عنوان مقاله [English]
Introduction Dryland farming is a major agricultural practice in northwest of Iran. Knowledge of soil fertility status in this areas is one of the basic needs of dryland agricultural system. Soil chemical properties play important role for the soil fertility and determined after soil testing. The measurement of the fertility of soils is usually done by chemical analysis for plant nutrients. Assessing soil fertility is essential to help identify strategies with less environmental impact in order to achieve more sustainable agricultural systems. Unfortunately, many dry farming areas in Iran do not have adequate levels of all the necessary plant nutrients, or conditions in the soil are unfavorable for plant uptake of certain nutrients. Soil scientists focus on using commercial fertilizers and manures (rotation system and conservation tillage) to add nutrients and organic matter to the soil. Soil fertility can be further improved by incorporating cover crops that add organic matter to the soil, which leads to improved soil macro-nutrients and micronutrients, structure and promotes a healthy. Therefore, soil fertility evaluation of Iran dryland regions is most basic decision making tool for the sustainable soil nutrient management in this areas and estimation of capacity of soil to maintain a continuous supply of plant nutrients for a crop production. Evaluation of soil fertility in drylands of the northwest Iran have two objectives 1) Assess nutrient status of soil-crop system 2) Diagnose suspected nutrient imbalances.
Materials and Methods This study was carried out in northwest of Iran drylands included: west Azarbayjan, east Azarbayjan, Kordistan and Kermanshah provinces. A total of 674 soil samples were collected from farmer’s fields in east Azarbayjan, weast Azarbayjan, Kurdistan and Kermanshah 414, 97, 90 and 73 samples respectively. The surface soil samples were taken from 0-25 cm depth in each field before the sowing of the rainfed plants in autumn by composite sampling method. Immediately after collection soil samples were dried, grounded, screened through 2 mm sieve, labelled and stored in plastic container. The samples were analyzed for 12 chemical and physical parameters include: soil texture (hydrometer method), pH (saturation paste) and EC (saturated extract), organic carbon (Walkley and Black, 1934), Total N (Kejeltak), calcium carbonate equivalence (acid-neutralizing value), phosphorus (Olsen), potassium (sodium bicarbonate extracted) and iron, zinc, Mn and copper (DTPA extracted). Soil samples were categorized as low, medium and high on the basis of their availability in soils by two Gomes (1985) (equation 1) and common (nutrient classification by critical level method for dryland wheat) methods.
Where, , and SD are soil property, average of soil property in all area and standard deviation of soil property, respectively. In order to compare the levels of soil fertility of one province with those of another it is necessary to obtain a single value for each nutrient. Nutrient index value (NIV) was calculated by Parker et al., (1951) method (equation 2) for soil samples of each province or district from the proportion of soils under low, medium and high categories using following equation:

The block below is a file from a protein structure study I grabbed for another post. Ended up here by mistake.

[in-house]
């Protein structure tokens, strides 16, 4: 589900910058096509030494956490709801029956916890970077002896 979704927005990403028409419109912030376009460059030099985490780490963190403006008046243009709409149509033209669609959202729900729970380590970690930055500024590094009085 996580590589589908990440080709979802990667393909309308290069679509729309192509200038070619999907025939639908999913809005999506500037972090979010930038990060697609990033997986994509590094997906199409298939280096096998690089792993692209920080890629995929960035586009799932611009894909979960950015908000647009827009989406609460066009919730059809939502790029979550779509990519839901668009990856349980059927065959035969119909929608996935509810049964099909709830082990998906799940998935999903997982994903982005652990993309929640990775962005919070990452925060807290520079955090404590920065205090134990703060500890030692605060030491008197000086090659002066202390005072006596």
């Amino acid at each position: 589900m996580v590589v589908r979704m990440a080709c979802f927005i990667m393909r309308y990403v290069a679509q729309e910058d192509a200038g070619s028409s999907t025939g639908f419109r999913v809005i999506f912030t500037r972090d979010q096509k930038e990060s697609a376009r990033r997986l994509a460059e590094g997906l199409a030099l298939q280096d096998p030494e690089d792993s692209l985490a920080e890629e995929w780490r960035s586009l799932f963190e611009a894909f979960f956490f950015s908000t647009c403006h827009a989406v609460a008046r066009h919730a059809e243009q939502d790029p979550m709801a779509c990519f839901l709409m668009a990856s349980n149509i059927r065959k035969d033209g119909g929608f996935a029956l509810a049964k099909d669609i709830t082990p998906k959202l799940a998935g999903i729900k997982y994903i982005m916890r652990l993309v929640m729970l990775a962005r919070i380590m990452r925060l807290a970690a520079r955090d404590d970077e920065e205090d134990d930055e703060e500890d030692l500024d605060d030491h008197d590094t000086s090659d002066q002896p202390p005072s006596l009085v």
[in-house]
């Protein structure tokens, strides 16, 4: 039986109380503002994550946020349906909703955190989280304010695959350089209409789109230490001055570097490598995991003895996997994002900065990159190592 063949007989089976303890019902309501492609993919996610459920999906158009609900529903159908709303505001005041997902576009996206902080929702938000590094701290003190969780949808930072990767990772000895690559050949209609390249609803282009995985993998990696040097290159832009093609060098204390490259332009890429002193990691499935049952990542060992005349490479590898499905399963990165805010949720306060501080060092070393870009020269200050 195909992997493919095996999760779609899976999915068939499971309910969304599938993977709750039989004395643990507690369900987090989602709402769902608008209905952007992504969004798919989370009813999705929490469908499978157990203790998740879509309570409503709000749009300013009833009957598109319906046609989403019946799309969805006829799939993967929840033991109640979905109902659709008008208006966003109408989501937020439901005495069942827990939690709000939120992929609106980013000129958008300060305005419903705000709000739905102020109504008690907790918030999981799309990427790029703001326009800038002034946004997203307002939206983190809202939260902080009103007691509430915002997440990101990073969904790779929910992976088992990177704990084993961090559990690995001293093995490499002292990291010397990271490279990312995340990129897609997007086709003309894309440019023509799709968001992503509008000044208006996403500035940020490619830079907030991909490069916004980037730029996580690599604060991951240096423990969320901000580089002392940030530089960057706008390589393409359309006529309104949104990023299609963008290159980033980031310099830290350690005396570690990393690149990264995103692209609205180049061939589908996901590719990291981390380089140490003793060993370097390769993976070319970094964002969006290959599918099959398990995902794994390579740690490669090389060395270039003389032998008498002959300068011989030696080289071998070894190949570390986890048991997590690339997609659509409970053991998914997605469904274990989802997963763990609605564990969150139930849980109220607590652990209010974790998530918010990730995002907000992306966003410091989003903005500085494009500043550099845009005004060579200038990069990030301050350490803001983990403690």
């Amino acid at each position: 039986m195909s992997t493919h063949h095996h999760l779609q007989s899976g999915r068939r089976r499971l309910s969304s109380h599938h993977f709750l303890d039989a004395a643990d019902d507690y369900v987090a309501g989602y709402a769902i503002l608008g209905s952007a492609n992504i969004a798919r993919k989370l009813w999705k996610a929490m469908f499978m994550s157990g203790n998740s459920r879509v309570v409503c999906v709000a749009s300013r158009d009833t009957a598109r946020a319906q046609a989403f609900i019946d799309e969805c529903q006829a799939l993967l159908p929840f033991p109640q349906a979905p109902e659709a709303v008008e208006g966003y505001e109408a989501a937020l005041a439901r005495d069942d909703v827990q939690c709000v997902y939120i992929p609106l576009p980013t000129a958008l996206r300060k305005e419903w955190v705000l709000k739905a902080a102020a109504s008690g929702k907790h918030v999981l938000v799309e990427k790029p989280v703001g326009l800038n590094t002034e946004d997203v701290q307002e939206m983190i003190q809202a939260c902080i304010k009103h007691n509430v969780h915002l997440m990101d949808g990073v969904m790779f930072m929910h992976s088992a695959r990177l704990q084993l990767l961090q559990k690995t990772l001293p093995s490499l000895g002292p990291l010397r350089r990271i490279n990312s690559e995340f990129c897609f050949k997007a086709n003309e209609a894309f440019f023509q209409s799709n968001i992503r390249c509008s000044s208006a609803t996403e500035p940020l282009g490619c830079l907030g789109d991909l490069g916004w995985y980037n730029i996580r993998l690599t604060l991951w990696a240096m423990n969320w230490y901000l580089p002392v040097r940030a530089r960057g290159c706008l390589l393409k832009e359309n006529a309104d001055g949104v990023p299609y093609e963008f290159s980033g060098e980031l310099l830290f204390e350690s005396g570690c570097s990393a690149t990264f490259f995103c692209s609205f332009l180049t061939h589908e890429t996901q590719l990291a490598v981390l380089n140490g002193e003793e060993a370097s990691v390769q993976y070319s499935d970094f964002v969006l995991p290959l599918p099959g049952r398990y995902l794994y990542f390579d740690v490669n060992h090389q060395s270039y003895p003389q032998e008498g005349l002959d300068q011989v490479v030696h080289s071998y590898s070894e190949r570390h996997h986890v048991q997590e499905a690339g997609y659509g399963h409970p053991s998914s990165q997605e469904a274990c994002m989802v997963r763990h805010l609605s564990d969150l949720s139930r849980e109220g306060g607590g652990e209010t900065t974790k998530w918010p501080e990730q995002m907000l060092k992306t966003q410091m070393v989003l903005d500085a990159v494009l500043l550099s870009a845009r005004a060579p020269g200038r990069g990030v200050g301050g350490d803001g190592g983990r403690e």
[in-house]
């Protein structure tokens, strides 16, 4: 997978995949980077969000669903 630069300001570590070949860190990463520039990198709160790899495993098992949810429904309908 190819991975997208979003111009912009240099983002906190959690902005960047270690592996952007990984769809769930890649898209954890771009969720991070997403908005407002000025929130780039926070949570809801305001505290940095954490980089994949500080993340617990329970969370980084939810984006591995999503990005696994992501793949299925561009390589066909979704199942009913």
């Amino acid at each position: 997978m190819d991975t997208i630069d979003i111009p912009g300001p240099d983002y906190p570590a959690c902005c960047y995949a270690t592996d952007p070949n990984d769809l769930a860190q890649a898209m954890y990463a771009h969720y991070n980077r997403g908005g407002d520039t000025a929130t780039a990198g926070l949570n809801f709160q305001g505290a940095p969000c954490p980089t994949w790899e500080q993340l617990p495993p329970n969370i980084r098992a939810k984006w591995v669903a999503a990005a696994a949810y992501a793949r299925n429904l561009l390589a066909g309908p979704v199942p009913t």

Where, , and are number of samples testing low, medium and high category in each province, respectively. If the NIV is less than 1.67, the soil fertility status is low (nutrients or other property) and the value is 1.67-2.33 the fertility status is optimum (sufficiency) nutrients. The value greater than 2.33, the fertility status is high nutrients.
Results and Discussion The results showed that, the Gomes (1985) method could not classify the soil properties in all region (population) correctly, due to the tends towards central limit theorem (optimal condition). In the calculation of NIV, the conventional method (critical levels) for classification of soil properties was better than Gomes (1985) method because it was more compatible with the field conditions. Soil salinity and calcium carbonate are not problems in dryland areas seriously. But with increasing amount of calcium carbonate, soil phosphorus, potassium, Fe, Mn, Zn and Cu decreased significantly. But soil phosphorus and Zn deficiencies were more sensitive to increase soil calcium carbonate. Assessment of soil fertility status by NIV showed that, soil organic matter were low (deficient) in west and east Azerbaijan with 92 and 69 percent of those areas. But total nitrogen were optimum (sufficient) in all areas with 98 percent averagely (except east Azarbayjan). This is mainly due to the application of nitrogen fertilizers for dryland wheat production and apply conservation tillage in some areas. Soil phosphorus were evaluated low in two west Azerbaijan (81%) and Kermanshah (67%) provinces, but in east Azerbaijan (68 %) and Kurdistan (85%) were sufficiency or high for wheat production. Potassium was more than sufficiency (high) in 90 percent of all areas averagely. Micronutrients deficiency were observed in some provinces. Deficiency of Fe with 100 and 69 percent in west Azarbayjan and Kurdistan respectively, Mn with 89 percent of west Azarbayjan, Zn 84 percent in east Azarbayjan and Cu with 100 and 87 percent in west and east Azarbayjan respectively. These results suggest that, in addition, nitrogen and phosphorus fertilizer applications should also be important for micronutrient management in dryland areas.
Conclusions It can be concluded that, the capability of critical level method is better than Gomes (1985) method in the classification of soil properties. Nutrient index value (NIV) method can be evaluated soil fertility status in Iran dryland conditions. According to this, there is deficiency of Fe, Zn and Cu elements in addition to the P and N nutrients in Iran dryland areas.